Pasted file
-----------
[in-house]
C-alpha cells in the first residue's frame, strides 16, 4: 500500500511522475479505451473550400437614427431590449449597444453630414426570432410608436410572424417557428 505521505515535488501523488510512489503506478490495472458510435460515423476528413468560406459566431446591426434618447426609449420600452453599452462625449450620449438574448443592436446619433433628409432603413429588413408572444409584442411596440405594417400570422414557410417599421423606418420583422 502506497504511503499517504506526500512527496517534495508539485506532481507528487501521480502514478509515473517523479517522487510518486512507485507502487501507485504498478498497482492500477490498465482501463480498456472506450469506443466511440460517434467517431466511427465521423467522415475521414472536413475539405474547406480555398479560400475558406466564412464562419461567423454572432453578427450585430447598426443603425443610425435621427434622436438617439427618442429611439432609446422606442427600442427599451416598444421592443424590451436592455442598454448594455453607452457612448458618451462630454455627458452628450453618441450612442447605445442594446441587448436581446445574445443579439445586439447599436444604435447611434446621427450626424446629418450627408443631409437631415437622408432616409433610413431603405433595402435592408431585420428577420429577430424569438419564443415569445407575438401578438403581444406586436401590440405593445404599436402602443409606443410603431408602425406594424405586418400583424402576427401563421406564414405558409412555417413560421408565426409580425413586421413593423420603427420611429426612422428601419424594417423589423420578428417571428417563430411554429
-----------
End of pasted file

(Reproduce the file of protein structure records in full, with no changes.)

[in-house]
C-alpha cells in the first residue's frame, strides 16, 4: 500500500511522475479505451473550400437614427431590449449597444453630414426570432410608436410572424417557428 505521505515535488501523488510512489503506478490495472458510435460515423476528413468560406459566431446591426434618447426609449420600452453599452462625449450620449438574448443592436446619433433628409432603413429588413408572444409584442411596440405594417400570422414557410417599421423606418420583422 502506497504511503499517504506526500512527496517534495508539485506532481507528487501521480502514478509515473517523479517522487510518486512507485507502487501507485504498478498497482492500477490498465482501463480498456472506450469506443466511440460517434467517431466511427465521423467522415475521414472536413475539405474547406480555398479560400475558406466564412464562419461567423454572432453578427450585430447598426443603425443610425435621427434622436438617439427618442429611439432609446422606442427600442427599451416598444421592443424590451436592455442598454448594455453607452457612448458618451462630454455627458452628450453618441450612442447605445442594446441587448436581446445574445443579439445586439447599436444604435447611434446621427450626424446629418450627408443631409437631415437622408432616409433610413431603405433595402435592408431585420428577420429577430424569438419564443415569445407575438401578438403581444406586436401590440405593445404599436402602443409606443410603431408602425406594424405586418400583424402576427401563421406564414405558409412555417413560421408565426409580425413586421413593423420603427420611429426612422428601419424594417423589423420578428417571428417563430411554429